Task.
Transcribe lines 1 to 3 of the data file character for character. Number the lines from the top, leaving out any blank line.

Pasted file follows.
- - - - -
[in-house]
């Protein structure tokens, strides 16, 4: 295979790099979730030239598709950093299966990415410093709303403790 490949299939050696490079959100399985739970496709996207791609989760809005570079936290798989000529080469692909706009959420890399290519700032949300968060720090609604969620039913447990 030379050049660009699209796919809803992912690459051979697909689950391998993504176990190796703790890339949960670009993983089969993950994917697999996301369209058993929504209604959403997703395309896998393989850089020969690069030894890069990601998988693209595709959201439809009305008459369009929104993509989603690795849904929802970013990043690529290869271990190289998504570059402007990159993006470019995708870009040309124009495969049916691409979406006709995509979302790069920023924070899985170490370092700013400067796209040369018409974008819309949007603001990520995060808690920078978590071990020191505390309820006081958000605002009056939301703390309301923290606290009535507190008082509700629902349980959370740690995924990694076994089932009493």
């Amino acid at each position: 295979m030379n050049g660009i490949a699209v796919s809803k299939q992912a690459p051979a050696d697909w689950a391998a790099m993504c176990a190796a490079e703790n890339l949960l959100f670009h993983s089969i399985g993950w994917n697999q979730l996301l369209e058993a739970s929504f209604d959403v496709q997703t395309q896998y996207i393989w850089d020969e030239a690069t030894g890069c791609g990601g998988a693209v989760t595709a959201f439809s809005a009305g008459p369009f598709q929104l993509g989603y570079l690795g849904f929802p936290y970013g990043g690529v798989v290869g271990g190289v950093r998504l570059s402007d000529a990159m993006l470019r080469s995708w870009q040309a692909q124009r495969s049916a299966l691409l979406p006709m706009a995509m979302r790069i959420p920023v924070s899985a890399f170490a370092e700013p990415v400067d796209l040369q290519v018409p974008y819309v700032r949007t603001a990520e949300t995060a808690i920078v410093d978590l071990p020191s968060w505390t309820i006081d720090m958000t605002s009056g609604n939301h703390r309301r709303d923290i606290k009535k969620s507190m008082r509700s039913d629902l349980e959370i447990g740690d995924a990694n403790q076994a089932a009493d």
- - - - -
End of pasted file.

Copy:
[in-house]
């Protein structure tokens, strides 16, 4: 295979790099979730030239598709950093299966990415410093709303403790 490949299939050696490079959100399985739970496709996207791609989760809005570079936290798989000529080469692909706009959420890399290519700032949300968060720090609604969620039913447990 030379050049660009699209796919809803992912690459051979697909689950391998993504176990190796703790890339949960670009993983089969993950994917697999996301369209058993929504209604959403997703395309896998393989850089020969690069030894890069990601998988693209595709959201439809009305008459369009929104993509989603690795849904929802970013990043690529290869271990190289998504570059402007990159993006470019995708870009040309124009495969049916691409979406006709995509979302790069920023924070899985170490370092700013400067796209040369018409974008819309949007603001990520995060808690920078978590071990020191505390309820006081958000605002009056939301703390309301923290606290009535507190008082509700629902349980959370740690995924990694076994089932009493």
């Amino acid at each position: 295979m030379n050049g660009i490949a699209v796919s809803k299939q992912a690459p051979a050696d697909w689950a391998a790099m993504c176990a190796a490079e703790n890339l949960l959100f670009h993983s089969i399985g993950w994917n697999q979730l996301l369209e058993a739970s929504f209604d959403v496709q997703t395309q896998y996207i393989w850089d020969e030239a690069t030894g890069c791609g990601g998988a693209v989760t595709a959201f439809s809005a009305g008459p369009f598709q929104l993509g989603y570079l690795g849904f929802p936290y970013g990043g690529v798989v290869g271990g190289v950093r998504l570059s402007d000529a990159m993006l470019r080469s995708w870009q040309a692909q124009r495969s049916a299966l691409l979406p006709m706009a995509m979302r790069i959420p920023v924070s899985a890399f170490a370092e700013p990415v400067d796209l040369q290519v018409p974008y819309v700032r949007t603001a990520e949300t995060a808690i920078v410093d978590l071990p020191s968060w505390t309820i006081d720090m958000t605002s009056g609604n939301h703390r309301r709303d923290i606290k009535k969620s507190m008082r509700s039913d629902l349980e959370i447990g740690d995924a990694n403790q076994a089932a009493d």